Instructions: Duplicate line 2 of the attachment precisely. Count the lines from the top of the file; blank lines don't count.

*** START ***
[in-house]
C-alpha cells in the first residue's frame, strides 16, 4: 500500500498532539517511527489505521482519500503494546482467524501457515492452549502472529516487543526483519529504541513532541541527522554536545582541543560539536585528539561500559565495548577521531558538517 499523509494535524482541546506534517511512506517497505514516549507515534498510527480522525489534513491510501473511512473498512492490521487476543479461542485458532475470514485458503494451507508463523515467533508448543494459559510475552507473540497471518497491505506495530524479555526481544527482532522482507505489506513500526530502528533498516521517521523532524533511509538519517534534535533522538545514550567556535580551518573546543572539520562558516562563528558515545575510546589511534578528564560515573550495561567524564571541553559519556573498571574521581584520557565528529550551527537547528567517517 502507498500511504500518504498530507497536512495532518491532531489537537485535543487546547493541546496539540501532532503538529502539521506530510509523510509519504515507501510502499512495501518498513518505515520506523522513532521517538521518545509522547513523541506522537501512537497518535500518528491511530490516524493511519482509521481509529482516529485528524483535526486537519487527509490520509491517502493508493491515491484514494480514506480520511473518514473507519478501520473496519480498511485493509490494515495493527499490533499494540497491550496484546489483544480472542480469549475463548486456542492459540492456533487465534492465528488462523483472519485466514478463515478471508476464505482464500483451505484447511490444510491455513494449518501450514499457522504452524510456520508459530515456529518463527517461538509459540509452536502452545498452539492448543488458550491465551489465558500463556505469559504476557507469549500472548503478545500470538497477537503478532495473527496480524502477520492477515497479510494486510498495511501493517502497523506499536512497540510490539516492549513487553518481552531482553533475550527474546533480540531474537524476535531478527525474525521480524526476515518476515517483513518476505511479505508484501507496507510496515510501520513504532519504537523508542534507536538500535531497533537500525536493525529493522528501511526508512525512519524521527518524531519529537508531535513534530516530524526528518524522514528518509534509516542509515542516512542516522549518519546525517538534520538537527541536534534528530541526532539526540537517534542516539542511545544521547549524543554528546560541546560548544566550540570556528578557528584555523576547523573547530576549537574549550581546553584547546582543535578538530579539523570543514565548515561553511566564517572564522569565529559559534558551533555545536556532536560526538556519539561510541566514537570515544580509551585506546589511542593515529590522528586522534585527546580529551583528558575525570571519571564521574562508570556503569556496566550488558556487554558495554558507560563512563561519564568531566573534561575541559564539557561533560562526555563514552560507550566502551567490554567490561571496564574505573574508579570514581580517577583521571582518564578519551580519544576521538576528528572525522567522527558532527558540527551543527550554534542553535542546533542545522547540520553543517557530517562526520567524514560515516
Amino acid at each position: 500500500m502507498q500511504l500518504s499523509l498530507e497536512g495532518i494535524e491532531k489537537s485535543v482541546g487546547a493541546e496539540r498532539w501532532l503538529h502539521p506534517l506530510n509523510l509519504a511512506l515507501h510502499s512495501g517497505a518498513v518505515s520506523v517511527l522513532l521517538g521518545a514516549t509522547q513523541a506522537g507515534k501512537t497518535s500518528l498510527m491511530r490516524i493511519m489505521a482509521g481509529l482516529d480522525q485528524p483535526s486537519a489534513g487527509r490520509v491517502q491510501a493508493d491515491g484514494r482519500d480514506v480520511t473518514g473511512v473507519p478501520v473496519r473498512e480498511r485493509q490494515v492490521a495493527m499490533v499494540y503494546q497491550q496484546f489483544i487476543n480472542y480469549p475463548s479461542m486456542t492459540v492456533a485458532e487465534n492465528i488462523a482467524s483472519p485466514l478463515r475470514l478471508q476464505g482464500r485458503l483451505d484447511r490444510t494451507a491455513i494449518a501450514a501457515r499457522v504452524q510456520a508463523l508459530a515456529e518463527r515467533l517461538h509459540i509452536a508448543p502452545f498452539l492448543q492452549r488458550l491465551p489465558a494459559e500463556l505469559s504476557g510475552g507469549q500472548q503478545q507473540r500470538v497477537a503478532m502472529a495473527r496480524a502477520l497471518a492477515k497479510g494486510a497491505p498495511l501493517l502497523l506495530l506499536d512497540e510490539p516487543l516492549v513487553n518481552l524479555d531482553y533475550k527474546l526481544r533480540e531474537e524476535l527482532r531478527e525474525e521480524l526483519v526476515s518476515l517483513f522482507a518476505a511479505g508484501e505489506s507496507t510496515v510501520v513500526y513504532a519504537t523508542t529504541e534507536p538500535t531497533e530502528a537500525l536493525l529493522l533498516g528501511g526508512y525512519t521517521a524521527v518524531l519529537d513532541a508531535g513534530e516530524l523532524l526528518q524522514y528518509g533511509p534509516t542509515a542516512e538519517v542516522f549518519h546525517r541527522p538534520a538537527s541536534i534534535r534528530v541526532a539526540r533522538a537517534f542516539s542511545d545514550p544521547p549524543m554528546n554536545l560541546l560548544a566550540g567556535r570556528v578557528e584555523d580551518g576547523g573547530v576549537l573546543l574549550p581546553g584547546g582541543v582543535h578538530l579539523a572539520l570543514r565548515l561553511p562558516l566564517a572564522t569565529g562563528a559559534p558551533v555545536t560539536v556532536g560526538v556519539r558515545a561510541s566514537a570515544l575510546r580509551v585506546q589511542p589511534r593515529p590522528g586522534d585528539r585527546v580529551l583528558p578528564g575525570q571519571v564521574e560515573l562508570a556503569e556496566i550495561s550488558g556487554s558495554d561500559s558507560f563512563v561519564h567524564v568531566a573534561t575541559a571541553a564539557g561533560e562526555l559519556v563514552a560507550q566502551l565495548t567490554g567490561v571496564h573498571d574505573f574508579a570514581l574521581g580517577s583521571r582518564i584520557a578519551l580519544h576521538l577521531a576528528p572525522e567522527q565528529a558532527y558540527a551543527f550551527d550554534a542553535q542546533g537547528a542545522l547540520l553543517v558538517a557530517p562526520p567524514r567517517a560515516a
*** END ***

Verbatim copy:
C-alpha cells in the first residue's frame, strides 16, 4: 500500500498532539517511527489505521482519500503494546482467524501457515492452549502472529516487543526483519529504541513532541541527522554536545582541543560539536585528539561500559565495548577521531558538517 499523509494535524482541546506534517511512506517497505514516549507515534498510527480522525489534513491510501473511512473498512492490521487476543479461542485458532475470514485458503494451507508463523515467533508448543494459559510475552507473540497471518497491505506495530524479555526481544527482532522482507505489506513500526530502528533498516521517521523532524533511509538519517534534535533522538545514550567556535580551518573546543572539520562558516562563528558515545575510546589511534578528564560515573550495561567524564571541553559519556573498571574521581584520557565528529550551527537547528567517517 502507498500511504500518504498530507497536512495532518491532531489537537485535543487546547493541546496539540501532532503538529502539521506530510509523510509519504515507501510502499512495501518498513518505515520506523522513532521517538521518545509522547513523541506522537501512537497518535500518528491511530490516524493511519482509521481509529482516529485528524483535526486537519487527509490520509491517502493508493491515491484514494480514506480520511473518514473507519478501520473496519480498511485493509490494515495493527499490533499494540497491550496484546489483544480472542480469549475463548486456542492459540492456533487465534492465528488462523483472519485466514478463515478471508476464505482464500483451505484447511490444510491455513494449518501450514499457522504452524510456520508459530515456529518463527517461538509459540509452536502452545498452539492448543488458550491465551489465558500463556505469559504476557507469549500472548503478545500470538497477537503478532495473527496480524502477520492477515497479510494486510498495511501493517502497523506499536512497540510490539516492549513487553518481552531482553533475550527474546533480540531474537524476535531478527525474525521480524526476515518476515517483513518476505511479505508484501507496507510496515510501520513504532519504537523508542534507536538500535531497533537500525536493525529493522528501511526508512525512519524521527518524531519529537508531535513534530516530524526528518524522514528518509534509516542509515542516512542516522549518519546525517538534520538537527541536534534528530541526532539526540537517534542516539542511545544521547549524543554528546560541546560548544566550540570556528578557528584555523576547523573547530576549537574549550581546553584547546582543535578538530579539523570543514565548515561553511566564517572564522569565529559559534558551533555545536556532536560526538556519539561510541566514537570515544580509551585506546589511542593515529590522528586522534585527546580529551583528558575525570571519571564521574562508570556503569556496566550488558556487554558495554558507560563512563561519564568531566573534561575541559564539557561533560562526555563514552560507550566502551567490554567490561571496564574505573574508579570514581580517577583521571582518564578519551580519544576521538576528528572525522567522527558532527558540527551543527550554534542553535542546533542545522547540520553543517557530517562526520567524514560515516